Dr. John V. Lagerwerff, 56, a soil scientist with the Agricultural Research Center at Beltsville, died of cancer Monday at Prince George's General Hospital.

He had been with the center, where he investigated the environmental consequences of pollution of soils and waters by heavy metals, since 1965. He had taken a sabbatical last year to work at the Macauley Institute for Soil Research in Aberdeen, Scotland.

Born in The Netherlands, Dr. Lagerwerff received a master's degree in tropical agriculture from the State Agricultural University at Wageningen in 1947.

He played a role in the Student Resistance Movement and was an officer in the Dutch underground armed forces during the Nazi occupation of Holland in World War II.

After the war, Dr. Lagerwerff came to this country on a student visa under a Coolidge Foundation Fellowship and earned a master's degree in soil science from the University of Missouri in 1948.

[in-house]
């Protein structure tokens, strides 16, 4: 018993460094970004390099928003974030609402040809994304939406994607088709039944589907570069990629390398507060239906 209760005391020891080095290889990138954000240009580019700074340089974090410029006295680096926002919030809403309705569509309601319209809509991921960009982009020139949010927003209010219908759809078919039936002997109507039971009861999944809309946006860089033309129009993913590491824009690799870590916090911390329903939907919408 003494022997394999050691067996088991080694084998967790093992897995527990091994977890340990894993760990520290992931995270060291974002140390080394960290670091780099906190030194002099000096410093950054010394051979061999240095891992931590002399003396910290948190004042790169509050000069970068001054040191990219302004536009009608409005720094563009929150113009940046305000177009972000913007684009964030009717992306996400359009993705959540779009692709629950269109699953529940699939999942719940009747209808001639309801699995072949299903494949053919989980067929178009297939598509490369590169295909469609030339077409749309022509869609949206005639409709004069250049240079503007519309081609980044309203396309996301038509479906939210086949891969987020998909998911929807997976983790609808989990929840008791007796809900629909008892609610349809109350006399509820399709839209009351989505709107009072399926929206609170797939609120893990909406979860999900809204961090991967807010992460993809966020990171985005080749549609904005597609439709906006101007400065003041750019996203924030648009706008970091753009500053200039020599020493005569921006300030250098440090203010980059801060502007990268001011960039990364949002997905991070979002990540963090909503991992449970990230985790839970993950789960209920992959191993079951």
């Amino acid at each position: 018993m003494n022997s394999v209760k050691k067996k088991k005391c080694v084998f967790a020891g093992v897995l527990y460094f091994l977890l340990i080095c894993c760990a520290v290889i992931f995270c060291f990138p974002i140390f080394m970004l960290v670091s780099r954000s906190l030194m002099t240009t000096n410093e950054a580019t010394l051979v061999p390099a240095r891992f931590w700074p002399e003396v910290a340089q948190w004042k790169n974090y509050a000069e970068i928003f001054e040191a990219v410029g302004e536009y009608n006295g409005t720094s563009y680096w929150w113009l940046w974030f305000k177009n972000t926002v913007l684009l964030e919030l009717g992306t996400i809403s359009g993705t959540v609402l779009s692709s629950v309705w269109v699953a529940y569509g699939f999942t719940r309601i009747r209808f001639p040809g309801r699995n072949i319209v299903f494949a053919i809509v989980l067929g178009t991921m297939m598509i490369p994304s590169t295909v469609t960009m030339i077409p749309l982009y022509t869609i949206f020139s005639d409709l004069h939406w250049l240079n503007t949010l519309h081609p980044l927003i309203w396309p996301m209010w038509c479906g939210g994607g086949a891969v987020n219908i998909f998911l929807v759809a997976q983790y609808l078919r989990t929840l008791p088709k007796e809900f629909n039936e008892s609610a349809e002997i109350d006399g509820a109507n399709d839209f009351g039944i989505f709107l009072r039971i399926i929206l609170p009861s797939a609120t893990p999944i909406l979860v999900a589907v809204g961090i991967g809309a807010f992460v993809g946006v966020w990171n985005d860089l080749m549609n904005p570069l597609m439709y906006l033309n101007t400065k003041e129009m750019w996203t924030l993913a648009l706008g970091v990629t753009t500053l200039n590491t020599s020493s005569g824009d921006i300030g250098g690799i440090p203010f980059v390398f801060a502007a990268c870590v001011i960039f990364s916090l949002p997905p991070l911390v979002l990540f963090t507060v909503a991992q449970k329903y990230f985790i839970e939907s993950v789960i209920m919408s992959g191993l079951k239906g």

He returned to Holland and then immigrated to this country a year later. He was a research scientist with the Imperial Agricultural Corp. in Hartford, Conn.

In 1953, he entered Cornell University and received a doctorate three years later. At that time, he joined the U.S. Department of Agriculture and was a soil scientist at the Salinity Laboratory in Riverside, Calif., until coming here in 1965.

He is survived by his wife, Meta Lagerwerff, and a son, Mark, both of Lanham, and a daughter, Carmen Lagerwerff, of Sharon, Vt.